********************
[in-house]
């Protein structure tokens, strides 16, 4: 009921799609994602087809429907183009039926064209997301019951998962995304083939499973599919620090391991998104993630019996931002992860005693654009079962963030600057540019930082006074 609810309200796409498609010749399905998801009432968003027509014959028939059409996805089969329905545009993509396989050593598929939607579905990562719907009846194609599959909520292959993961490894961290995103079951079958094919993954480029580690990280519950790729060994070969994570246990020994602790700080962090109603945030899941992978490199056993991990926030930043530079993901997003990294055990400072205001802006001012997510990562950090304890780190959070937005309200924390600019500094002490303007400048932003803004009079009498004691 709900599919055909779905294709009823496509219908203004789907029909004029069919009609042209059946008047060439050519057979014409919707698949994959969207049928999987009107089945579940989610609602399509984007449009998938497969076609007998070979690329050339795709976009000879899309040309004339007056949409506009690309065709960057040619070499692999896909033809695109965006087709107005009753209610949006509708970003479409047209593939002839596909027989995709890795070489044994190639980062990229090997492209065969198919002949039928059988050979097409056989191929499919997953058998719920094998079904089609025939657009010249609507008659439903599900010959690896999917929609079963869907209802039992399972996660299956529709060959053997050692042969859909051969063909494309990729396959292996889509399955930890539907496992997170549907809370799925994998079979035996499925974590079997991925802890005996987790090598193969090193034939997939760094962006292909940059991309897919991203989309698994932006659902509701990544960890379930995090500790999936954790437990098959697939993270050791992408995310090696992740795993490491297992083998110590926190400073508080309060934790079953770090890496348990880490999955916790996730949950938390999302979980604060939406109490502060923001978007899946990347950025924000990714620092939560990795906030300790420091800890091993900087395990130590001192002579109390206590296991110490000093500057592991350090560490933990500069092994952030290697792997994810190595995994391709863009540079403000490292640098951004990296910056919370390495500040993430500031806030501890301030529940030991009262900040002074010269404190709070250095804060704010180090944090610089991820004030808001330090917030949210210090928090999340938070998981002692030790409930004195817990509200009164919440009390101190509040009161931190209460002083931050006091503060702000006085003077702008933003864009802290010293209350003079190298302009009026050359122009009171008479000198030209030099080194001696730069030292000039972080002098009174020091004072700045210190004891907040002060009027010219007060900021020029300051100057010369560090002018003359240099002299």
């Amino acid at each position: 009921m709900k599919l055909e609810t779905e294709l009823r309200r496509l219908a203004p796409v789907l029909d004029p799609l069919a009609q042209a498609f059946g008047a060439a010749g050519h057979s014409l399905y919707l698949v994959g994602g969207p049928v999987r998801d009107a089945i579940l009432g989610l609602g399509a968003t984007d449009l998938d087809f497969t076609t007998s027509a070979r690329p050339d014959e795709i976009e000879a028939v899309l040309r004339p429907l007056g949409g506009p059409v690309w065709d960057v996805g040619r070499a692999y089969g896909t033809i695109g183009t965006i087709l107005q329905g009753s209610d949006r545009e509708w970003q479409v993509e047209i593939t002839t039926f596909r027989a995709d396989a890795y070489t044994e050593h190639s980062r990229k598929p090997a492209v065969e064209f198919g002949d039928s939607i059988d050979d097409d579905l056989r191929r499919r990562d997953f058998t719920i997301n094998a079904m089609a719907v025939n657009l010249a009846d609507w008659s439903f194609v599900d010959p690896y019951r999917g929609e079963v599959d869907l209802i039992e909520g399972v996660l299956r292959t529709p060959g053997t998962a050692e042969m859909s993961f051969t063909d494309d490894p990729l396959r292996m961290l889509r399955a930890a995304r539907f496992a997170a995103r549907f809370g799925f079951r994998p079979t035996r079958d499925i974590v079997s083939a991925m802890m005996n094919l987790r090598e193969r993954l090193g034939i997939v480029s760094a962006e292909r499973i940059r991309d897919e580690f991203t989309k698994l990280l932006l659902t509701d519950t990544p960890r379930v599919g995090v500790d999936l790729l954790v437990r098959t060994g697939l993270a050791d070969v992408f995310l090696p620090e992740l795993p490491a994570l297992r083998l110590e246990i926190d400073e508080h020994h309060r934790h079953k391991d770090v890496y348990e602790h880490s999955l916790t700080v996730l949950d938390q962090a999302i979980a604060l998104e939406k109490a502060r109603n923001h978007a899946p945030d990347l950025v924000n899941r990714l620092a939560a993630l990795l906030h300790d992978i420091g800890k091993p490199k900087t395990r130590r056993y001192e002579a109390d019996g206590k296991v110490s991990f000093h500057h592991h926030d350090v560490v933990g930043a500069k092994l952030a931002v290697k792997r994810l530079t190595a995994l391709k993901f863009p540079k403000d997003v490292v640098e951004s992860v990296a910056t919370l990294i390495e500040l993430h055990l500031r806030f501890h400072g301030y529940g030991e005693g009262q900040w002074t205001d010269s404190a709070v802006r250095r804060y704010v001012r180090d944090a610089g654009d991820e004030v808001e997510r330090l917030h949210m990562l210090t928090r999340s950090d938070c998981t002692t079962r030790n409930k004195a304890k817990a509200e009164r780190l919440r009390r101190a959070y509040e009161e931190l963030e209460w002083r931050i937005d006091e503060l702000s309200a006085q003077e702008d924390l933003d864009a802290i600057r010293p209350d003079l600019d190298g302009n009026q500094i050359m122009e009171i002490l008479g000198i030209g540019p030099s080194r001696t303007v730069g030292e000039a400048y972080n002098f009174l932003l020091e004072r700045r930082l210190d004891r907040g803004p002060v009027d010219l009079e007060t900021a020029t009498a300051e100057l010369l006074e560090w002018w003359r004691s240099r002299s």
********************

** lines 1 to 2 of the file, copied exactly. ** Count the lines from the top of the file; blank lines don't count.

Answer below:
[in-house]
């Protein structure tokens, strides 16, 4: 009921799609994602087809429907183009039926064209997301019951998962995304083939499973599919620090391991998104993630019996931002992860005693654009079962963030600057540019930082006074 609810309200796409498609010749399905998801009432968003027509014959028939059409996805089969329905545009993509396989050593598929939607579905990562719907009846194609599959909520292959993961490894961290995103079951079958094919993954480029580690990280519950790729060994070969994570246990020994602790700080962090109603945030899941992978490199056993991990926030930043530079993901997003990294055990400072205001802006001012997510990562950090304890780190959070937005309200924390600019500094002490303007400048932003803004009079009498004691 709900599919055909779905294709009823496509219908203004789907029909004029069919009609042209059946008047060439050519057979014409919707698949994959969207049928999987009107089945579940989610609602399509984007449009998938497969076609007998070979690329050339795709976009000879899309040309004339007056949409506009690309065709960057040619070499692999896909033809695109965006087709107005009753209610949006509708970003479409047209593939002839596909027989995709890795070489044994190639980062990229090997492209065969198919002949039928059988050979097409056989191929499919997953058998719920094998079904089609025939657009010249609507008659439903599900010959690896999917929609079963869907209802039992399972996660299956529709060959053997050692042969859909051969063909494309990729396959292996889509399955930890539907496992997170549907809370799925994998079979035996499925974590079997991925802890005996987790090598193969090193034939997939760094962006292909940059991309897919991203989309698994932006659902509701990544960890379930995090500790999936954790437990098959697939993270050791992408995310090696992740795993490491297992083998110590926190400073508080309060934790079953770090890496348990880490999955916790996730949950938390999302979980604060939406109490502060923001978007899946990347950025924000990714620092939560990795906030300790420091800890091993900087395990130590001192002579109390206590296991110490000093500057592991350090560490933990500069092994952030290697792997994810190595995994391709863009540079403000490292640098951004990296910056919370390495500040993430500031806030501890301030529940030991009262900040002074010269404190709070250095804060704010180090944090610089991820004030808001330090917030949210210090928090999340938070998981002692030790409930004195817990509200009164919440009390101190509040009161931190209460002083931050006091503060702000006085003077702008933003864009802290010293209350003079190298302009009026050359122009009171008479000198030209030099080194001696730069030292000039972080002098009174020091004072700045210190004891907040002060009027010219007060900021020029300051100057010369560090002018003359240099002299």